The Washington Redskins confirmed Monday the team is changing its name following pressure from sponsors over a moniker widely criticized as a racist slur against Native Americans.

Washington had announced earlier this month that the Redskins name had been placed under review after a wave of rallies against racial injustice swept across the United States following George Floyd’s death in Minneapolis on May 25.

“Today, we are announcing we will be retiring the Redskins name and logo upon completion of this review,” Washington said in a statement on Monday.

A replacement name was still being worked upon, the statement added.

Native American leaders had written to the NFL commissioner last week demanding an immediate change of the team’s name, logo and mascot.

The team’s plan to announce the retirement of its name on Monday was reported earlier according to multiple sources cited by The Washington Post, ESPN and USA Today, among others.

Sports Business Daily said a new name will not be announced immediately because of ongoing trademark issues, but quoted one source as saying: “The team felt it was important to remove any doubts as to the future of the name.”

The development follows pressure from sponsors over a moniker widely criticized as a racist slur against Native Americans. Team owner Dan Snyder had long resisted calls to change the name, but came under renewed scrutiny.

Intense pressure from the team’s most powerful corporate partners are widely believed to have forced the move.

FedEx, which purchased the naming rights to the team’s stadium through to 2025 for $205 million, confirmed earlier this month it had requested the change.

“We believe it is time for a change,” PepsiCo had said, while Nike removed the team’s merchandise and gear from its website.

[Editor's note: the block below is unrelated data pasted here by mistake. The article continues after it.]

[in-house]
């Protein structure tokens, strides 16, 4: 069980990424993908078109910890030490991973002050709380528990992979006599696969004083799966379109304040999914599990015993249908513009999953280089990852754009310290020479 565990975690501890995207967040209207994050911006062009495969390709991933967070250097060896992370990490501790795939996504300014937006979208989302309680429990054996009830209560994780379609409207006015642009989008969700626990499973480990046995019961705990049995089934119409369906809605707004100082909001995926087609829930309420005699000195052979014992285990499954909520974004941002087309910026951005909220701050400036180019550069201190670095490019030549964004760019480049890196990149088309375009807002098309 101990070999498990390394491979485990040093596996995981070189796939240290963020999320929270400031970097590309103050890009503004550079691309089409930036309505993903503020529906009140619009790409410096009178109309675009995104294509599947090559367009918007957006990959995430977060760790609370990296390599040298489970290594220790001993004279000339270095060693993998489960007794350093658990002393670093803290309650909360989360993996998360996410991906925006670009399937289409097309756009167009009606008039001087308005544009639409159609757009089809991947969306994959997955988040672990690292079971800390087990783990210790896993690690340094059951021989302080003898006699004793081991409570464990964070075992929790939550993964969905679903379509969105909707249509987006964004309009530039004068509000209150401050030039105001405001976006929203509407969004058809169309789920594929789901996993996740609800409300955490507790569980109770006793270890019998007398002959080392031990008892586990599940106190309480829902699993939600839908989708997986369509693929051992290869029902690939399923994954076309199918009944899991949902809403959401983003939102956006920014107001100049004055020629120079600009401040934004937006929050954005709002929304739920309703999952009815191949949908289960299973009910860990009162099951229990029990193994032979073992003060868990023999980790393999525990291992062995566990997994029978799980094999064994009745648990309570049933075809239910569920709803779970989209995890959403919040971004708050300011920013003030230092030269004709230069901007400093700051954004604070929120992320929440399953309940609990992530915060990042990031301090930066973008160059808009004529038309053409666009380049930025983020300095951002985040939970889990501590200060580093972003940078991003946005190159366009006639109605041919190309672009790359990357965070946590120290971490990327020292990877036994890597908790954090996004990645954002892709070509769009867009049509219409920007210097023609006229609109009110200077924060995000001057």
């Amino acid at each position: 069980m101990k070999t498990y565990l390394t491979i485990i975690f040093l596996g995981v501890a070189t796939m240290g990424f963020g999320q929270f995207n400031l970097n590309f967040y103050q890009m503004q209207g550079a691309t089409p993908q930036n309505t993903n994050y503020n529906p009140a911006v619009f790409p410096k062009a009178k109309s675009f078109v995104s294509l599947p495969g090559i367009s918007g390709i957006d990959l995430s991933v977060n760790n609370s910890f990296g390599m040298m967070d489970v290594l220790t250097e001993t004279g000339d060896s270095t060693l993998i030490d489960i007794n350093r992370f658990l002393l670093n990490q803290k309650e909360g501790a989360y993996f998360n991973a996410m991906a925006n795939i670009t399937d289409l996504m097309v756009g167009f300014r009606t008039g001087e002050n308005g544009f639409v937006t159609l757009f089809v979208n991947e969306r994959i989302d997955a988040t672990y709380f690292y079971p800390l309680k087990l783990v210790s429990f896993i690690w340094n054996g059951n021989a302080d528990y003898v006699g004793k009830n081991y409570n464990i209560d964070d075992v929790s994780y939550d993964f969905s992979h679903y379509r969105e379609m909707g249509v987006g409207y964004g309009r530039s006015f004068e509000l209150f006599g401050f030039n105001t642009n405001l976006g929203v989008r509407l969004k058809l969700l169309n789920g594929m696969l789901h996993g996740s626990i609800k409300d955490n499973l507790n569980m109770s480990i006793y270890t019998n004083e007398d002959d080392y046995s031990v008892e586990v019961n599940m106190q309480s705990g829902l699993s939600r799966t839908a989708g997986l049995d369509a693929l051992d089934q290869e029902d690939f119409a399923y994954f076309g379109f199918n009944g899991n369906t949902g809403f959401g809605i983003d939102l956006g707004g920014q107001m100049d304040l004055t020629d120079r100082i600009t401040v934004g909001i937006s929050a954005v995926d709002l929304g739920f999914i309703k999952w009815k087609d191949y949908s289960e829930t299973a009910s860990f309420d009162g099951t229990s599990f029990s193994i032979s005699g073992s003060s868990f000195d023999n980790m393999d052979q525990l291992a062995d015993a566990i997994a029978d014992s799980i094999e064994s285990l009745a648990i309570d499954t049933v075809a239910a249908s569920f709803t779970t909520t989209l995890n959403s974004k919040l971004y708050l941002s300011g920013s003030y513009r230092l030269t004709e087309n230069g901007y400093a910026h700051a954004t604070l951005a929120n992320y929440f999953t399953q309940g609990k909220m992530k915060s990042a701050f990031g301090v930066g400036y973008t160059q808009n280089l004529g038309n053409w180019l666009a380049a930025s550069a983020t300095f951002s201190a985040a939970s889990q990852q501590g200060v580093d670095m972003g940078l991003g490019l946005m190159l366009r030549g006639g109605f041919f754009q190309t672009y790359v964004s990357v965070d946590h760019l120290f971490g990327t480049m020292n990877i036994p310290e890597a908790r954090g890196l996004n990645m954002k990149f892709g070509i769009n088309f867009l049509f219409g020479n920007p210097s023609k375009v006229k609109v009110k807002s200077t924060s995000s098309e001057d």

Bank of America said as a sponsor, it had “encouraged the team to change the name”.

NFL chief Goodell had also lobbied the team behind the scenes to consider a name-change, according to reports.

The team was established in 1932 as the Boston Braves and took on its current name in 1933 before moving to Washington DC four years later.

Until now, team owner Snyder had emphatically rejected requests to drop the Redskins tag.

“We’ll never change the name,” he told USA Today in 2013. “It’s that simple. NEVER – you can use caps.”

President Donald Trump meanwhile had criticised Washington’s announcement that the team name was under review.

“They name teams out of STRENGTH, not weakness, but now the Washington Redskins & Cleveland Indians, two fabled sports franchises, look like they are going to be changing their names in order to be politically correct,” Trump tweeted last week.

Washington’s statement on Monday said Snyder and head coach Ron Rivera were “working closely to develop a new name and design approach that will enhance the standing of our proud, tradition rich franchise and inspire our sponsors, fans and community for the next 100 years”.

The Washington Post reported that the team had a preferred choice for a replacement name, but were working through trademark issues surrounding the tag.

Rivera, one of only a handful of minority head coaches in the NFL, said earlier this month that he believed the new name be respectful of Native American culture and the military.

(With AFP inputs)